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Fat Cow

Nic Saintey (Head of the Ceramics and Glass Department) comments on how the cow was viewed through a series of Georgian and Victorian artefacts.

The Durham Ox meat plate, circa 1810.

The Durham Ox meat plate, circa 1810.

If I asked you whether you thought the cow worthy of artistic reverence or historical veneration, what would your response be? You might feel the humble bovine to be matronly, comical, perhaps a purveyor of dairy goods, a tasty meal or just a short step away from a pair of brogues? However, I feel sure we would all find it difficult to conjure up an image of the rural idyll without it being populated by cows. The cow has been sporadically on these shores for countless millennia, but the swings from warm to ice age temperatures meant it had only brief periods of residency until 12,000 years ago.

A Cambrian pottery cow creamer.

A Cambrian pottery cow creamer.

The cow had long been prized for its ability to produce milk and so it is not surprising that in the mid-18th century, it starts to be reflected in art objects. Perhaps the most prolific is the pottery cow creamer, a step up from a functional jug, it was shaped like a cow and when upended it dispensed cream from the mouth. On reflection that might sound a little distasteful, but there are also 'Rolls Royce' examples that go just that little bit further. Take for instance a solid silver cow creamer, made by John Schuppe in 1762, which has an additional fly modelled on the cover and udders. As well as regurgitating cream, if you lift the upper fly, the companion below moves to one side to allow the udder to drip!

John Schuppe silver cow creamer, hall marked London, 1762.

John Schuppe silver cow creamer, hall marked London, 1762.

Things began to change during the latter part of 18th century when farmers started to breed the cow for shape, size and weight. Again, potters were quickest to respond to this trend as evidenced by a North Country group depicting a famer standing by his prize cow. The group was obviously constructed with moulds that the potter had to hand as the faithful hound at the farmer's foot is actually a small lion with the addition of some painted floppy ears.

A North Country farmer with his prize cow, circa 1800.

A North Country farmer with his prize cow, circa 1800.

Some might suggest that once a farmer is prepared to open their wallet enough to pay an artist for a portrait of their cow, the bovine in question must have been appreciated. Whilst the oil on canvas captioned 'Prize Cow at East Suffolk Septr. 9th 1847' is not signed and there is no indication of the name of the cow or indeed the owner it does reflect a degree of pride.

Perhaps the most iconic and tragic cow was known as the Durham Ox. Bred by the Darlington farmer Charles Colling, to some it was considered a freak of nature and nothing more than an interbred castrated Shorthorn Bull; to others, amongst them William Youatt, the author of a contemporary volume 'Cattle their breeds, management and disease' the Durham Ox and its counterparts were 'irresistibly attractive to the eye by their splendid frames... and have become objects of public curiosity'.

English School 19th century a portrait of a prize cow, dated 1847.

English School 19th century a portrait of a prize cow, dated 1847.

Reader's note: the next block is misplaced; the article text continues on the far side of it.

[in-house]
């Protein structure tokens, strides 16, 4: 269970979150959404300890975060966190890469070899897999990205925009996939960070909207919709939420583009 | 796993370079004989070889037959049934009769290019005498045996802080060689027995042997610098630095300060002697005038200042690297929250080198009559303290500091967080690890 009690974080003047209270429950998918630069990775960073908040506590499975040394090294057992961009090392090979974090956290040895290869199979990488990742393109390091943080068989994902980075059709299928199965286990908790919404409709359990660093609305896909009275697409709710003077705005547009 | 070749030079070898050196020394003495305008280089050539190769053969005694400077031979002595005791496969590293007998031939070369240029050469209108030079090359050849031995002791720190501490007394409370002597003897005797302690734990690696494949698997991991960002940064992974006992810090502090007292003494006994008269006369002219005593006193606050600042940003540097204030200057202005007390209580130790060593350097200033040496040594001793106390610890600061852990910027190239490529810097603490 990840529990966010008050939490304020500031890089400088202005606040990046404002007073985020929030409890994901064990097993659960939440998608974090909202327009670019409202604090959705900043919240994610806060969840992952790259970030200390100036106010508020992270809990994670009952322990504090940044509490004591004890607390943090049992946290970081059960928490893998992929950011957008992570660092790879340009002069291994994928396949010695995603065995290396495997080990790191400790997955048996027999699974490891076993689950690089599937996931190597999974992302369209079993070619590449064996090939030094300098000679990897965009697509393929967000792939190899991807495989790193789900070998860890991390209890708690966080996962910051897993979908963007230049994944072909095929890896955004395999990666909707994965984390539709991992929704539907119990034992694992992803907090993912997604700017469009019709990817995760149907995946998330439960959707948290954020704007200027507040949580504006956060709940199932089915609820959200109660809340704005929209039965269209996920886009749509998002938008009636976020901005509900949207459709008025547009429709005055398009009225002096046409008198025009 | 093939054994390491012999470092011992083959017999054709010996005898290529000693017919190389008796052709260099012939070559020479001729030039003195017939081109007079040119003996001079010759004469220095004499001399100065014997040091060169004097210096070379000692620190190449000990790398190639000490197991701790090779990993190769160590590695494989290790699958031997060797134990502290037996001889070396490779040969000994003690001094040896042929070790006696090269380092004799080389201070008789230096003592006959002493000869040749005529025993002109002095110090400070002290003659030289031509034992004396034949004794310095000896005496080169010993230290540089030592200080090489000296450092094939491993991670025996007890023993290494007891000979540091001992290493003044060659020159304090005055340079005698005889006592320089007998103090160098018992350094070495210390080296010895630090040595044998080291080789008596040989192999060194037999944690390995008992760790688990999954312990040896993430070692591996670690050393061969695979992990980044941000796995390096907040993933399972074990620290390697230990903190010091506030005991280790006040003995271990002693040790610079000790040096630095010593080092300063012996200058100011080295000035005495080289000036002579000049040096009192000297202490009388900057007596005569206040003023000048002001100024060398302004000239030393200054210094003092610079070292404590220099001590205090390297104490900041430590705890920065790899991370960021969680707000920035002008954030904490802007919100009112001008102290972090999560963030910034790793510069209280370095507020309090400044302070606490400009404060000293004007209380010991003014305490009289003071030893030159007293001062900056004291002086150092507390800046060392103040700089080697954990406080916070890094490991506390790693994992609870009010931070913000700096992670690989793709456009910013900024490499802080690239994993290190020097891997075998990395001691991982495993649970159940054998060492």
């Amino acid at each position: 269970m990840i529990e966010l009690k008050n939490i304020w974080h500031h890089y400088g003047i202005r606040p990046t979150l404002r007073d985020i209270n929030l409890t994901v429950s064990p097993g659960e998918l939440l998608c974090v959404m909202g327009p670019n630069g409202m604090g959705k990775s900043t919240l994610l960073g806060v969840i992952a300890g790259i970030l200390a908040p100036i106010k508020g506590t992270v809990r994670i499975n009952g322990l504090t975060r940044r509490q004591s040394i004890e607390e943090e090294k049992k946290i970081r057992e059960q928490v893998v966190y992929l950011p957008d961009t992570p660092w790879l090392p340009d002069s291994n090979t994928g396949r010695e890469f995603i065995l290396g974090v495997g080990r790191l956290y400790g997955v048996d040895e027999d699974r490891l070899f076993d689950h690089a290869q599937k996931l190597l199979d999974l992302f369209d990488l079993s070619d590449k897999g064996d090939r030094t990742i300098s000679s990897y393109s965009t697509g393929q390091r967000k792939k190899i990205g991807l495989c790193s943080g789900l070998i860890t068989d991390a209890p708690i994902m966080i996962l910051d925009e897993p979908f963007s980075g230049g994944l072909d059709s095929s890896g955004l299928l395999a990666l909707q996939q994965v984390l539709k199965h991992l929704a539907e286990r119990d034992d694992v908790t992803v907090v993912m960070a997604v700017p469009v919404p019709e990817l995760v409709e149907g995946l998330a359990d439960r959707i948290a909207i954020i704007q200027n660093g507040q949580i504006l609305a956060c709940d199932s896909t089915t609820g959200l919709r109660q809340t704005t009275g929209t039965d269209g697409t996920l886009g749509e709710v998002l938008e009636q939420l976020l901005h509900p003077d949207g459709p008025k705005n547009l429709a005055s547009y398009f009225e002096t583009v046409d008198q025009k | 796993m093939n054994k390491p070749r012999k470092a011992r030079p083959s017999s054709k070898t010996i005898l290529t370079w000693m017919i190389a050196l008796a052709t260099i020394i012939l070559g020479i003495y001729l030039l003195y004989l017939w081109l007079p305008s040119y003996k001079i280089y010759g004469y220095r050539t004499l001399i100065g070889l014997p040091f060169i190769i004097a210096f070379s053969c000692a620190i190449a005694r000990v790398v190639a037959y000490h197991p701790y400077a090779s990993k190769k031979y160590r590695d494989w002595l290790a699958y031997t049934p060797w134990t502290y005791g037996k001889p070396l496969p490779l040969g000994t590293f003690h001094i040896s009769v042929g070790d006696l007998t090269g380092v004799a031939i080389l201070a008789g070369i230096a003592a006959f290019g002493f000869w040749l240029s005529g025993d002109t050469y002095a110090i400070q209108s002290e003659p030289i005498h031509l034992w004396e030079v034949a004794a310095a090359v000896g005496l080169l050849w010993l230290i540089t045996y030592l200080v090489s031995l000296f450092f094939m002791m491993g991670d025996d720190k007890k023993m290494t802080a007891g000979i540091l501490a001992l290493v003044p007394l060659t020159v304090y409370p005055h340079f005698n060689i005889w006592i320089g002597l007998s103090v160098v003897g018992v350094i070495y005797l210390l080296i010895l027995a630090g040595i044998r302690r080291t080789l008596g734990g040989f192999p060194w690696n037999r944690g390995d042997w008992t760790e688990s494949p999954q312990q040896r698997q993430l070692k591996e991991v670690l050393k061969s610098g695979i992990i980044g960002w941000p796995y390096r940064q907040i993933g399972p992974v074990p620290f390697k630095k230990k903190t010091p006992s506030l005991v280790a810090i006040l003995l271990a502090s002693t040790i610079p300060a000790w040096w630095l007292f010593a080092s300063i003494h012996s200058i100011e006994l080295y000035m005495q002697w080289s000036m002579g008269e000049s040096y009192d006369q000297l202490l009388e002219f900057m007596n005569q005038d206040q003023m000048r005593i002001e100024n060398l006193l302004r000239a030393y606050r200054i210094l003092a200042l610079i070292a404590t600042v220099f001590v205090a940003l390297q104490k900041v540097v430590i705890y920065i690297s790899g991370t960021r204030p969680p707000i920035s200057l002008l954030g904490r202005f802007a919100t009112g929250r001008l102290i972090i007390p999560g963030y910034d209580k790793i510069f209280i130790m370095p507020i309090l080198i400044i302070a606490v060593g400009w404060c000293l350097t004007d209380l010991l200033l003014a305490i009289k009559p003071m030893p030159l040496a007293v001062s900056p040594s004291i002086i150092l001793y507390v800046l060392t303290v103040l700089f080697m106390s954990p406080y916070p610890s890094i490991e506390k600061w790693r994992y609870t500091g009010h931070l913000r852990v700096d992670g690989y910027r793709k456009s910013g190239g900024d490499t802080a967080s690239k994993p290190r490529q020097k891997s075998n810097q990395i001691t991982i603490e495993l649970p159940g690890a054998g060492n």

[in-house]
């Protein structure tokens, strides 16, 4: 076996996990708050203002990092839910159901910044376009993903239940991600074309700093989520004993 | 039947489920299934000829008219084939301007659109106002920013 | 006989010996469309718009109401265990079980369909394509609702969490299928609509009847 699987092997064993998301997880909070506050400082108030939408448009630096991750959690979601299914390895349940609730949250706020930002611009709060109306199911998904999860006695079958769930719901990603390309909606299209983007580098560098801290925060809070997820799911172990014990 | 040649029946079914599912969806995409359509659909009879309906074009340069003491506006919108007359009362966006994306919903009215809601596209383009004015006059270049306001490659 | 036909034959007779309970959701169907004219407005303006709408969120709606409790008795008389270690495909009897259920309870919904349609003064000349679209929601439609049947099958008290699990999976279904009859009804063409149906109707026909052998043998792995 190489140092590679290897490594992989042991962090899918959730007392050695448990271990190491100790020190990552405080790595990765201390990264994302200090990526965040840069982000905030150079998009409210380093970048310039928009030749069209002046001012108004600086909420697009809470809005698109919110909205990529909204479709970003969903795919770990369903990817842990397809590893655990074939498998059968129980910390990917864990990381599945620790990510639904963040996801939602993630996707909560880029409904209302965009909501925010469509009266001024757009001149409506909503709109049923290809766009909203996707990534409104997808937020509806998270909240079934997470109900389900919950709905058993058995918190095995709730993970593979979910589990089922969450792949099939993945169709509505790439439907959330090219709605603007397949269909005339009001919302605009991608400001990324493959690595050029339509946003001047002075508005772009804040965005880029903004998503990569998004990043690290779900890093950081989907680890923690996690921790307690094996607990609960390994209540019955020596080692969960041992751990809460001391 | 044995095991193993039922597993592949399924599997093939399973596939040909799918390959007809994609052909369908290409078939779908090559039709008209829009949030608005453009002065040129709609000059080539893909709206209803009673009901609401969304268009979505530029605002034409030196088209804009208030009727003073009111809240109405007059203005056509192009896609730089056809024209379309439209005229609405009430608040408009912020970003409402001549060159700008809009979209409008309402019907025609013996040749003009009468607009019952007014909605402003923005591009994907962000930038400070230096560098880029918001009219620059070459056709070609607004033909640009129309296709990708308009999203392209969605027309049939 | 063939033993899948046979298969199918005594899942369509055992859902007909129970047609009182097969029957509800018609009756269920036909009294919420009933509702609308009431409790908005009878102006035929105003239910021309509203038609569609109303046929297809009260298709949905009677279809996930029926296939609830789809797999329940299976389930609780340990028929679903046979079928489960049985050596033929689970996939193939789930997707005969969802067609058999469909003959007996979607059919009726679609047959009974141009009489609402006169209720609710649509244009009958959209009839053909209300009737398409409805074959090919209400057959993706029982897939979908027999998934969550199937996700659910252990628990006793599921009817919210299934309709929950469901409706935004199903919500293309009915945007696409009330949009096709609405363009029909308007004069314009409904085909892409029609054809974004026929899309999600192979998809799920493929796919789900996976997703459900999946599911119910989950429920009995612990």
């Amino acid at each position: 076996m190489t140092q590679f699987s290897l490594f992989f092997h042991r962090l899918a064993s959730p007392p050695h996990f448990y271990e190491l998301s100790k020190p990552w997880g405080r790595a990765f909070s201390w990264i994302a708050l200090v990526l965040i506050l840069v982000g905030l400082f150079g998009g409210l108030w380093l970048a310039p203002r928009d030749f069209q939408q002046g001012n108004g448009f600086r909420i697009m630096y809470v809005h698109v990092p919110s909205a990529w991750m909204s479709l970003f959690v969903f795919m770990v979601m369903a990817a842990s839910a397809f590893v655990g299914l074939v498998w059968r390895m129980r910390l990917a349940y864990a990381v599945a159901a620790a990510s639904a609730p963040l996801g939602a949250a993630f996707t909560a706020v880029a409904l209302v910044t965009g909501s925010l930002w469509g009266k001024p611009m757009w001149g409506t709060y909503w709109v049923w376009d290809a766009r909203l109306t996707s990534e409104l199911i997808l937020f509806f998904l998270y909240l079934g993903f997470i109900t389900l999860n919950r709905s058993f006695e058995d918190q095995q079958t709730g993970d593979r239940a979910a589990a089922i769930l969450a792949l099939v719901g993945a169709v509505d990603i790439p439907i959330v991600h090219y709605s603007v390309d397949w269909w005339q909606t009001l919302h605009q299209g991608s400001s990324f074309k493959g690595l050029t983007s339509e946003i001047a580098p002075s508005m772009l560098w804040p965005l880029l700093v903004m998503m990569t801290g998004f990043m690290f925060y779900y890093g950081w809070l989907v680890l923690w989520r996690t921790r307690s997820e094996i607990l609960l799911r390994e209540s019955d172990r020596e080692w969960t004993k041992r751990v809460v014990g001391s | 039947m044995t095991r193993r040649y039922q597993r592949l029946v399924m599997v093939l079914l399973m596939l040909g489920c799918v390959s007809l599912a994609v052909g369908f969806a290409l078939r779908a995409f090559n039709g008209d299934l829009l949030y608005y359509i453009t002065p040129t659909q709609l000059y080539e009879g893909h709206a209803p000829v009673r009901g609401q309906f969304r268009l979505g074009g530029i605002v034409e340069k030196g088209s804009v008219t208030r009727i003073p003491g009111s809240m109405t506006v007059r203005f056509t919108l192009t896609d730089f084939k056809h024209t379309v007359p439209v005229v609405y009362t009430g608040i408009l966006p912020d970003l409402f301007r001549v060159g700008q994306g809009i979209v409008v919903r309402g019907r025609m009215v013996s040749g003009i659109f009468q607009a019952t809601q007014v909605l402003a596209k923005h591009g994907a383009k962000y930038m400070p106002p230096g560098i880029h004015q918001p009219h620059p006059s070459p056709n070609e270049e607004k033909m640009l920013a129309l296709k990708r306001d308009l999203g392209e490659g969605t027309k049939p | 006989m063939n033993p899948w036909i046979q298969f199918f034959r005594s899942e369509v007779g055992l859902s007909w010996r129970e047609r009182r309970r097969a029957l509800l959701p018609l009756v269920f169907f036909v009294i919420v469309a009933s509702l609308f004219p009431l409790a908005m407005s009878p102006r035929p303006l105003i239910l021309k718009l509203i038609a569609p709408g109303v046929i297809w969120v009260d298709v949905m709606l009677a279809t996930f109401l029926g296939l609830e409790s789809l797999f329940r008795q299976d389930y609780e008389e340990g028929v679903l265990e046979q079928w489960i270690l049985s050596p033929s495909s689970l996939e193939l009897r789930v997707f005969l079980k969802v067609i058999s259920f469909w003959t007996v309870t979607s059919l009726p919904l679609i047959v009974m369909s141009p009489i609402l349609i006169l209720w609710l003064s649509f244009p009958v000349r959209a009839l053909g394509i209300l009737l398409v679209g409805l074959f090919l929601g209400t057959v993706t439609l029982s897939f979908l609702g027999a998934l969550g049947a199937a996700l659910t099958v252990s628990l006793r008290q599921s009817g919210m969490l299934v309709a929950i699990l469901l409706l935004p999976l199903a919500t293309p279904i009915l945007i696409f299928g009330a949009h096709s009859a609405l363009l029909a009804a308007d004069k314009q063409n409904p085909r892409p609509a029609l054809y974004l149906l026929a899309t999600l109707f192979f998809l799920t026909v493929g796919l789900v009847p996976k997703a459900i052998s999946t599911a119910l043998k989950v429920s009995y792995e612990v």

The one and three-quarter ton beast was purchased by a Mr Day on 14th May 1801 for the equivalent of £250. He was later that day offered £525 for the beast and on 13th June 1801 an offer of £1,000 was received, which was in turn superseded by a figure double that.

Realising the value of his purchase, he toured the country with the ox in a specially made cart for the next six years until, on 19th February 1807, the animal fell and dislocated its hip. The show and its 'cash cow' rumbled on until 15th April 1807 when the vast beast was eventually slaughtered.

During its lifetime several portraits were painted from which a popular series of more affordable prints were produced with a run of 2000 being snapped up in 1802. Ironically, there is a village in Victoria, Australia called Durham Ox, which surely must be more than a passing coincidence and the ultimate accolade for a cow.

A coloured print after John Boultbee of the Durham Ox, circa 1802.

A coloured print after John Boultbee of the Durham Ox, circa 1802.

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About the Author

Nic SainteyNic Saintey
Ceramics and Glass

Nic Saintey has been a director of Bearnes Hampton & Littlewood since 2003 and heads up the Ceramics and Glass Department. He is part of the team specialising in Chinese ceramics and works of art.

Nic's first career was in the Armed Forces where he served both as a military parachutist and paramedic. He joined a firm of Somerset auctioneers in early 1995 and Bearnes during a period of expansion in June 2000.

His effervescent nature, sense of humour, broad knowledge and experience has seen him appear as an expert for BBC television programmes. He undertakes regular talks to both academic and general interest groups talking on subjects as diverse as Staffordshire pottery and pop culture, Chinese porcelain and the troubled relationship between Britain and the Orient, the English drinking glass and the Donyatt potters.

He is an occasional contributor of articles for national and local publications and is equally fascinated by the stories attached to pots as he is about the objects themselves.

His personal interests include Oriental and domestic pottery, but especially that produced in the West Country.

Accompanied by his Lurcher Stickey, he is a keen Moorland walker (but only in the winter), an increasingly slow runner and a chaotic cook who always eats his own mistakes and, yes of course, he collects pottery!